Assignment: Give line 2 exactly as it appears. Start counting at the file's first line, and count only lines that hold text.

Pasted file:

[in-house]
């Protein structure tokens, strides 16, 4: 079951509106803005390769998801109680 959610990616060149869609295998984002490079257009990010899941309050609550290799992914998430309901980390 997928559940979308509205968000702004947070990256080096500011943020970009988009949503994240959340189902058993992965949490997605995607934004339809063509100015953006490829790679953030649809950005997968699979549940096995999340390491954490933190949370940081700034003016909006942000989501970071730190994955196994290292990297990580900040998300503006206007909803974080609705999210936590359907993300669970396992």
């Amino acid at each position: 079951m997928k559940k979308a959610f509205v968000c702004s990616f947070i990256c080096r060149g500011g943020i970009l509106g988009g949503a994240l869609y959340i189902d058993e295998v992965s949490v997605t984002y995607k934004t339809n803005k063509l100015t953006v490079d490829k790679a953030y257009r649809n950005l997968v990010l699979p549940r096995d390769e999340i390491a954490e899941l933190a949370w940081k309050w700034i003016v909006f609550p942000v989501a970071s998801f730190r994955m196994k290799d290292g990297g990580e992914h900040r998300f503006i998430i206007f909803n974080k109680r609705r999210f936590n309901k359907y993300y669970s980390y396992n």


């Protein structure tokens, strides 16, 4: 079951509106803005390769998801109680 959610990616060149869609295998984002490079257009990010899941309050609550290799992914998430309901980390 997928559940979308509205968000702004947070990256080096500011943020970009988009949503994240959340189902058993992965949490997605995607934004339809063509100015953006490829790679953030649809950005997968699979549940096995999340390491954490933190949370940081700034003016909006942000989501970071730190994955196994290292990297990580900040998300503006206007909803974080609705999210936590359907993300669970396992």